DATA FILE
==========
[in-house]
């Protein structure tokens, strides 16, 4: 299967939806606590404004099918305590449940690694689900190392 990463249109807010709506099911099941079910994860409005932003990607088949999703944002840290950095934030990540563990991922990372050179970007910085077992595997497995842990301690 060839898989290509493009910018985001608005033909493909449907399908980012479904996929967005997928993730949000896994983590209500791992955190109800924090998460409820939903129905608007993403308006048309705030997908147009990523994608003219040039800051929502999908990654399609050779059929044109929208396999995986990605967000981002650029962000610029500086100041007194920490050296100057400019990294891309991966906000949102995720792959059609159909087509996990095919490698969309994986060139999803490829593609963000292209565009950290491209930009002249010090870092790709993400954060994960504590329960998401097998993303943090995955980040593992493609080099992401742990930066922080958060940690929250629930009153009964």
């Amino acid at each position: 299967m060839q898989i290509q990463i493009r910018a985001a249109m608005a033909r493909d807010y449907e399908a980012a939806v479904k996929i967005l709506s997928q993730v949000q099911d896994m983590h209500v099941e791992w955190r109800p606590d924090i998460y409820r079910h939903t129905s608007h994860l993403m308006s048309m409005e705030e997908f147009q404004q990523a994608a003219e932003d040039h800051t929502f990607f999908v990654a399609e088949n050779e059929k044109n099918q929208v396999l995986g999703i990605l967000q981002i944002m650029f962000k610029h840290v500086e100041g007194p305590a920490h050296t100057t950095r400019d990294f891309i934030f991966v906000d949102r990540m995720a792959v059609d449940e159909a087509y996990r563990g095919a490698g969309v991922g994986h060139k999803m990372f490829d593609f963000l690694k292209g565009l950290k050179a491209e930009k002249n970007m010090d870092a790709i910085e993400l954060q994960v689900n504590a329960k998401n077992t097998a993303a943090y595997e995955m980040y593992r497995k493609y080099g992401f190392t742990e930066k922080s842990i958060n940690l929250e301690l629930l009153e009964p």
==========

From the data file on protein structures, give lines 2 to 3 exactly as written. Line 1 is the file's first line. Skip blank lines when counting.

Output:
């Protein structure tokens, strides 16, 4: 299967939806606590404004099918305590449940690694689900190392 990463249109807010709506099911099941079910994860409005932003990607088949999703944002840290950095934030990540563990991922990372050179970007910085077992595997497995842990301690 060839898989290509493009910018985001608005033909493909449907399908980012479904996929967005997928993730949000896994983590209500791992955190109800924090998460409820939903129905608007993403308006048309705030997908147009990523994608003219040039800051929502999908990654399609050779059929044109929208396999995986990605967000981002650029962000610029500086100041007194920490050296100057400019990294891309991966906000949102995720792959059609159909087509996990095919490698969309994986060139999803490829593609963000292209565009950290491209930009002249010090870092790709993400954060994960504590329960998401097998993303943090995955980040593992493609080099992401742990930066922080958060940690929250629930009153009964």
């Amino acid at each position: 299967m060839q898989i290509q990463i493009r910018a985001a249109m608005a033909r493909d807010y449907e399908a980012a939806v479904k996929i967005l709506s997928q993730v949000q099911d896994m983590h209500v099941e791992w955190r109800p606590d924090i998460y409820r079910h939903t129905s608007h994860l993403m308006s048309m409005e705030e997908f147009q404004q990523a994608a003219e932003d040039h800051t929502f990607f999908v990654a399609e088949n050779e059929k044109n099918q929208v396999l995986g999703i990605l967000q981002i944002m650029f962000k610029h840290v500086e100041g007194p305590a920490h050296t100057t950095r400019d990294f891309i934030f991966v906000d949102r990540m995720a792959v059609d449940e159909a087509y996990r563990g095919a490698g969309v991922g994986h060139k999803m990372f490829d593609f963000l690694k292209g565009l950290k050179a491209e930009k002249n970007m010090d870092a790709i910085e993400l954060q994960v689900n504590a329960k998401n077992t097998a993303a943090y595997e995955m980040y593992r497995k493609y080099g992401f190392t742990e930066k922080s842990i958060n940690l929250e301690l629930l009153e009964p």